Wednesday, April 22, 2020

April 23, 2020 T is for Turkey!

2020 A to Z Challenge!
T is for Wild Turkey!

Photo by Kathe Worsley
March 28, 2018
Most North American kids learn turkey identification early, by tracing outlines of their hands to make Thanksgiving cards. These big, spectacular birds are an increasingly common sight the rest of the year, too, as flocks stride around woods and clearings like miniature dinosaurs. Courting males puff themselves into feathery balls and fill the air with exuberant gobbling. The Wild Turkey’s popularity at the table led to a drastic decline in numbers, but they have recovered and now occur in every state except Alaska.

Photo by Kathe Worsley
March 28, 2018
To find Wild Turkeys it helps to get up early in the morning, when flocks of these large birds are often out foraging in clearings, field edges, and roadsides. Keep an eye out as you drive along forest edges, particularly forests with nut-bearing trees such as oak and hickory, and you may even see turkeys from your car. In spring and summer, listen for gobbling males; the calls are loud, distinctive, and they carry great distances. You’ll usually find turkeys on the ground, but don’t be surprised if you run across a group of turkeys flying high into their treetop roosts at the end of the day.

 Photo by Kathe Worsley
March 28, 2018

We lived for almost 7 years outside 
of Mt Shasta California. We lived on
10.5 acres on top of a hill with lots 
of California Black Oak trees,
amazing views of all the mountains,
not to forget all the wild animals
we were lucky to see.  I took all these
photos on this particular blog post 
plus this video I made in Spring of 2018.
Springtime is when the 
male Turkeys strut their stuff!
Enjoy! We sure did!



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18 comments:

  1. Wild turkeys are amazing animals, very unlike their domesticated brethren in some ways.

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    1. They are a lot more wily and have street smarts.

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  2. That was a fun video to watch. He didn't have much of an audience and didn't seem to make much of an impression on the hen. lol We have *many* turkeys around here. They often cross the street in groups. I don't think I've ever seen one puffed up though.

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    1. when they get puffed up and shake their feathers...the feathers make a rattling sound and then sometimes they stamp their feet and it almost looks like an American Indian dance.

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  3. When I was visiting friends in California, wild turkeys would come to the front yard early in the mornings. Sometimes they even flew up to the roof, and we had to chase them off with rattles. It was fun :D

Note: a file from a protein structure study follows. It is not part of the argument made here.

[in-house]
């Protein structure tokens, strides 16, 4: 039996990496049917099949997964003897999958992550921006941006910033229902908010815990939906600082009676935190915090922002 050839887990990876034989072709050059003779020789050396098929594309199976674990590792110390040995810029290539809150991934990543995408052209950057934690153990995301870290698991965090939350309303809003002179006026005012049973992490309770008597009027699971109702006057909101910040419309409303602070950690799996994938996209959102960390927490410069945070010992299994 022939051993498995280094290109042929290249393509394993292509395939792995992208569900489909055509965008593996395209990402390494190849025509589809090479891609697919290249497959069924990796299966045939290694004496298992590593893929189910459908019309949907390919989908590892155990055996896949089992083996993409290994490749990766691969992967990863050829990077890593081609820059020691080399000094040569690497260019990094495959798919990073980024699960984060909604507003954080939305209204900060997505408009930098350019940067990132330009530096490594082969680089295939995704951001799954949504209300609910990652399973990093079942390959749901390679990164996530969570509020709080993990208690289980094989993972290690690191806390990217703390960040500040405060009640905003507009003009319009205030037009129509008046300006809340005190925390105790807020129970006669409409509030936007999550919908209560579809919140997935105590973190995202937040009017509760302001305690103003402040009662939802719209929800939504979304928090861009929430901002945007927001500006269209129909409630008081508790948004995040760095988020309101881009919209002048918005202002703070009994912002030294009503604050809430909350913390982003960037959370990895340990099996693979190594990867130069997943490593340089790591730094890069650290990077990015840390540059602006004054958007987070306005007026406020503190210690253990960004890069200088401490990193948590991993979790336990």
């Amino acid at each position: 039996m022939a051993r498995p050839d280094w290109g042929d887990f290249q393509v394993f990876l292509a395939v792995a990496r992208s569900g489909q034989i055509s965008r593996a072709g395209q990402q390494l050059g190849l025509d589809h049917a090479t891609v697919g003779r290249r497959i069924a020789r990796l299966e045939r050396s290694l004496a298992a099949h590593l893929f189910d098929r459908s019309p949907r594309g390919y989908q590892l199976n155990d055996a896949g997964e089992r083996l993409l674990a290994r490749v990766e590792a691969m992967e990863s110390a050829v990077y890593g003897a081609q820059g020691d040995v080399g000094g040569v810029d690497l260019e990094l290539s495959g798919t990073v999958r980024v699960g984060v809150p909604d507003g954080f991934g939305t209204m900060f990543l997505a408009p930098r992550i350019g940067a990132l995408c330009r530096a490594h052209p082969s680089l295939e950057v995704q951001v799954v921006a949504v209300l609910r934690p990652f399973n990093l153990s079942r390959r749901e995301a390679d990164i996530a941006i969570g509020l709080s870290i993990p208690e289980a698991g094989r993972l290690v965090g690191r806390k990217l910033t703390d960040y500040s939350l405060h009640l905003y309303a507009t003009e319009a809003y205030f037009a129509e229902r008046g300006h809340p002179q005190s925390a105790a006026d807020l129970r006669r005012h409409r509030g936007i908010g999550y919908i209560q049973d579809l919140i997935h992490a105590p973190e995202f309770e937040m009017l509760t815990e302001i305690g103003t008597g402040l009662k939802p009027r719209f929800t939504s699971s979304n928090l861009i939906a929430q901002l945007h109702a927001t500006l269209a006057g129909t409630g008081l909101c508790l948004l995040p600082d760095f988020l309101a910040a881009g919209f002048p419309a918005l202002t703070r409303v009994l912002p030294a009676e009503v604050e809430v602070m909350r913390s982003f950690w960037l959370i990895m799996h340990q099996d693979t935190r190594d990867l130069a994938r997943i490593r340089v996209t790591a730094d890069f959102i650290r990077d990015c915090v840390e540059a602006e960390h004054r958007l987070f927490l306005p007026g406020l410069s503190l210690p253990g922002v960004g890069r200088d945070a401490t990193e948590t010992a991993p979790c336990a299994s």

The Multicolored Diary

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    1. oh that is hysterical! I can just see that!

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  4. His love parade is so beautiful, and funny too. We don't have Wild Turkeys here, our forests are mainly full of wild boars and deers!
    T is for Taupe

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    1. oh that's right- I remember being in the Loire Valley at a B and B and she made a Wild Boar dinner that was unbelievably delicious! I think it was the Loire area.
      We always have so much fun in France.

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  5. They are pretty cool and it's nice to see them taking time off from whiskey making!

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    1. oh hahahah wild turkey bourbon.....took me a
      minute!

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  6. As they say, turkeys are not just for Christmas! These wild turkey's are simply spectacular.


    T is for ...

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    1. aren't they just something! We sometimes would have FORTY of them circling the house! We would go outside and "gobble gobble" and they would come running to us since we threw out cracked corn for them. I miss all the animals.

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  7. That is a bird I am familiar with! They show up on my street now and again.

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  8. I have heard they can be some pretty fierce creatures too!

    T is for Test Results
    https://thedreamgirlwrites.wordpress.com/2020/04/23/test-results/

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    1. they can indeed,but not towards us...just the competition! Good to hear from ya- enjoying your mystery story!

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  9. We have lots of these around here too. I enjoy watching them. One male attacks my hubbies truck bumper.

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  10. We have lots of turkeys and I enjoy watching them. They always look so improbably when they fly up into the trees. But they can definitely be aggressive and dangerous to people. I've never had a problem, but I did have one attack my car once - he saw his reflection and thought it was a rival.
    Black and White (Words and Pictures)

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